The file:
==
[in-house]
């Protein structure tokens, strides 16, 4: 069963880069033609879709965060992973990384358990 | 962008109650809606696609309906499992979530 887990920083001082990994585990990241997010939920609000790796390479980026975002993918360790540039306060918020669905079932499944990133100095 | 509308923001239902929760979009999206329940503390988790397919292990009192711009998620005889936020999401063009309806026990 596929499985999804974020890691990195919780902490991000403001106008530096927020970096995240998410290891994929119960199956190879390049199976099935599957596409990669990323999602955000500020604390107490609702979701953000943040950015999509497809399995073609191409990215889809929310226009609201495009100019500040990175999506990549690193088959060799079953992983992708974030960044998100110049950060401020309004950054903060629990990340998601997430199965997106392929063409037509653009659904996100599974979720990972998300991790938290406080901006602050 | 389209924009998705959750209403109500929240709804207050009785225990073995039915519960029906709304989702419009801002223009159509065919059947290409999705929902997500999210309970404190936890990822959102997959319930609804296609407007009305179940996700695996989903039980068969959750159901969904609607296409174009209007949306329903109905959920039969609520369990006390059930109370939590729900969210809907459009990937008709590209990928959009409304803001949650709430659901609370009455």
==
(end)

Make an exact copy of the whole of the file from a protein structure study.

[in-house]
């Protein structure tokens, strides 16, 4: 069963880069033609879709965060992973990384358990 | 962008109650809606696609309906499992979530 887990920083001082990994585990990241997010939920609000790796390479980026975002993918360790540039306060918020669905079932499944990133100095 | 509308923001239902929760979009999206329940503390988790397919292990009192711009998620005889936020999401063009309806026990 596929499985999804974020890691990195919780902490991000403001106008530096927020970096995240998410290891994929119960199956190879390049199976099935599957596409990669990323999602955000500020604390107490609702979701953000943040950015999509497809399995073609191409990215889809929310226009609201495009100019500040990175999506990549690193088959060799079953992983992708974030960044998100110049950060401020309004950054903060629990990340998601997430199965997106392929063409037509653009659904996100599974979720990972998300991790938290406080901006602050 | 389209924009998705959750209403109500929240709804207050009785225990073995039915519960029906709304989702419009801002223009159509065919059947290409999705929902997500999210309970404190936890990822959102997959319930609804296609407007009305179940996700695996989903039980068969959750159901969904609607296409174009209007949306329903109905959920039969609520369990006390059930109370939590729900969210809907459009990937008709590209990928959009409304803001949650709430659901609370009455």